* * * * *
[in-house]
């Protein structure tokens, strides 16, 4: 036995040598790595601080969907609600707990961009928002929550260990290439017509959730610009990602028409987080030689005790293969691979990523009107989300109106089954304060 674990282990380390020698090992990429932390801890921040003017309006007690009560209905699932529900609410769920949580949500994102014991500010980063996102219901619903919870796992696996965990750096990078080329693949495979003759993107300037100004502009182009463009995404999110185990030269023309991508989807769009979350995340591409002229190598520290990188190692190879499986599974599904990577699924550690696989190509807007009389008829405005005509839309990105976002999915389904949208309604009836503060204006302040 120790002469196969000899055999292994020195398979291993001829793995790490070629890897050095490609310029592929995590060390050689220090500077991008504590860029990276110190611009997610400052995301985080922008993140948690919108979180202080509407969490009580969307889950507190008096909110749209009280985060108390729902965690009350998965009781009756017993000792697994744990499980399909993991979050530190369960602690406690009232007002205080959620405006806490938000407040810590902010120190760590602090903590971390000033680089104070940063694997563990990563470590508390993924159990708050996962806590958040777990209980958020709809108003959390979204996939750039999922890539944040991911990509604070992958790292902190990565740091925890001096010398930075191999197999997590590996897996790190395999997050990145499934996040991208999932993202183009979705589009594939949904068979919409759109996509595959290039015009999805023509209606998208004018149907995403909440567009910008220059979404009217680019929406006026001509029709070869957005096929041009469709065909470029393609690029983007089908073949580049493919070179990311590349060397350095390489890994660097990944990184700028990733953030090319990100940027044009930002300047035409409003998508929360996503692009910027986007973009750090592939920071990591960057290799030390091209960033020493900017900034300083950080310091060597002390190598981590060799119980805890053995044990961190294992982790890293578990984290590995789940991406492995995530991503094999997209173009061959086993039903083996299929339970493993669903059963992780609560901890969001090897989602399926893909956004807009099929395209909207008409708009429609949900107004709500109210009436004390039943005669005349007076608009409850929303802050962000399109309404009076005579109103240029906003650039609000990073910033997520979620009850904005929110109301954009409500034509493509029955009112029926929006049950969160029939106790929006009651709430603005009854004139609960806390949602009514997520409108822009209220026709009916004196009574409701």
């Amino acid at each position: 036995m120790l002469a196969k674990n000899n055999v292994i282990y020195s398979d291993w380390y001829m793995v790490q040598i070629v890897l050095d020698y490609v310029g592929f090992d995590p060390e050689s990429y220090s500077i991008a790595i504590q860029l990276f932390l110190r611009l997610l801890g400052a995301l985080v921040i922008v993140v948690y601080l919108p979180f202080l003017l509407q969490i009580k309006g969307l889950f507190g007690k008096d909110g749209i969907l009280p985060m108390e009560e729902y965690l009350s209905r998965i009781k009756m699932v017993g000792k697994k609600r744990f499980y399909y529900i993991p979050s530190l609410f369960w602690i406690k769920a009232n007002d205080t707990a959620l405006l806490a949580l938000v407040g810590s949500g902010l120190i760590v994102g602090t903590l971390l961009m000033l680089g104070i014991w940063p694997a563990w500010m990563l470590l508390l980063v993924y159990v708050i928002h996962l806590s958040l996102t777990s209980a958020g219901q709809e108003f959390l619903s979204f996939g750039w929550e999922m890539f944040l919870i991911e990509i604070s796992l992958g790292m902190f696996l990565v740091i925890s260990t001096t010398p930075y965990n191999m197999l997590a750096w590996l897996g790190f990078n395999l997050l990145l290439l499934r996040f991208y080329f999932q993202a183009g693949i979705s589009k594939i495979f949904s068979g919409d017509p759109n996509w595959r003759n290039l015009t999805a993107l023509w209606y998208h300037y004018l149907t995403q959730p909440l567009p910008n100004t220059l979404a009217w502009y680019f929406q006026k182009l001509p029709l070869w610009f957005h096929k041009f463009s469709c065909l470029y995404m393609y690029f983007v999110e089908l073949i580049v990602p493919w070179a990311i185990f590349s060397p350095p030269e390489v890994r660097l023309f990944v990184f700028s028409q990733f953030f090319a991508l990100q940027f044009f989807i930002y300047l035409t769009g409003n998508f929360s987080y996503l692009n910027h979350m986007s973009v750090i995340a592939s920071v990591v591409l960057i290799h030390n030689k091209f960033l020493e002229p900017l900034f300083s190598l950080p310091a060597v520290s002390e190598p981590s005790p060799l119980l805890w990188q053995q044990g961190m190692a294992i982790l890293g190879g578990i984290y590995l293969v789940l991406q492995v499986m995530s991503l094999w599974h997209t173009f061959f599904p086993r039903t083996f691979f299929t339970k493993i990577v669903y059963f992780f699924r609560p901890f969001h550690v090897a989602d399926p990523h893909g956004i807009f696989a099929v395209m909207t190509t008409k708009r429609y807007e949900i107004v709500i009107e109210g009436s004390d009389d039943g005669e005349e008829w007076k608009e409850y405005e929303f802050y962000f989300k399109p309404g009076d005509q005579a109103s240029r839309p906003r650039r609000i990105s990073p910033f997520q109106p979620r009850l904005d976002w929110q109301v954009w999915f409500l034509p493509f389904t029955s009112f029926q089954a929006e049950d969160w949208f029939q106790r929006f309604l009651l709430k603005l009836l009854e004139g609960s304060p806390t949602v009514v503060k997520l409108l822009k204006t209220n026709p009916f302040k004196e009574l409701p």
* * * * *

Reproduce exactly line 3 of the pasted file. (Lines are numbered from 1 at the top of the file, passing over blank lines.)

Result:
């Amino acid at each position: 036995m120790l002469a196969k674990n000899n055999v292994i282990y020195s398979d291993w380390y001829m793995v790490q040598i070629v890897l050095d020698y490609v310029g592929f090992d995590p060390e050689s990429y220090s500077i991008a790595i504590q860029l990276f932390l110190r611009l997610l801890g400052a995301l985080v921040i922008v993140v948690y601080l919108p979180f202080l003017l509407q969490i009580k309006g969307l889950f507190g007690k008096d909110g749209i969907l009280p985060m108390e009560e729902y965690l009350s209905r998965i009781k009756m699932v017993g000792k697994k609600r744990f499980y399909y529900i993991p979050s530190l609410f369960w602690i406690k769920a009232n007002d205080t707990a959620l405006l806490a949580l938000v407040g810590s949500g902010l120190i760590v994102g602090t903590l971390l961009m000033l680089g104070i014991w940063p694997a563990w500010m990563l470590l508390l980063v993924y159990v708050i928002h996962l806590s958040l996102t777990s209980a958020g219901q709809e108003f959390l619903s979204f996939g750039w929550e999922m890539f944040l919870i991911e990509i604070s796992l992958g790292m902190f696996l990565v740091i925890s260990t001096t010398p930075y965990n191999m197999l997590a750096w590996l897996g790190f990078n395999l997050l990145l290439l499934r996040f991208y080329f999932q993202a183009g693949i979705s589009k594939i495979f949904s068979g919409d017509p759109n996509w595959r003759n290039l015009t999805a993107l023509w209606y998208h300037y004018l149907t995403q959730p909440l567009p910008n100004t220059l979404a009217w502009y680019f929406q006026k182009l001509p029709l070869w610009f957005h096929k041009f463009s469709c065909l470029y995404m393609y690029f983007v999110e089908l073949i580049v990602p493919w070179a990311i185990f590349s060397p350095p030269e390489v890994r660097l023309f990944v990184f700028s028409q990733f953030f090319a991508l990100q940027f044009f989807i930002y300047l035409t769009g409003n998508f929360s987080y996503l692009n910027h979350m986007s973009v750090i995340a592939s920071v990591v591409l960057i290799h030390n030689k091209f960033l020493e002229p900017l900034f300083s190598l950080p310091a060597v520290s002390e190598p981590s005790p060799l119980l805890w990188q053995q044990g961190m190692a294992i982790l890293g190879g578990i984290y590995l293969v789940l991406q492995v499986m995530s991503l094999w599974h997209t173009f061959f599904p086993r039903t083996f691979f299929t339970k493993i990577v669903y059963f992780f699924r609560p901890f969001h550690v090897a989602d399926p990523h893909g956004i807009f696989a099929v395209m909207t190509t008409k708009r429609y807007e949900i107004v709500i009107e109210g009436s004390d009389d039943g005669e005349e008829w007076k608009e409850y405005e929303f802050y962000f989300k399109p309404g009076d005509q005579a109103s240029r839309p906003r650039r609000i990105s990073p910033f997520q109106p979620r009850l904005d976002w929110q109301v954009w999915f409500l034509p493509f389904t029955s009112f029926q089954a929006e049950d969160w949208f029939q106790r929006f309604l009651l709430k603005l009836l009854e004139g609960s304060p806390t949602v009514v503060k997520l409108l822009k204006t209220n026709p009916f302040k004196e009574l409701p």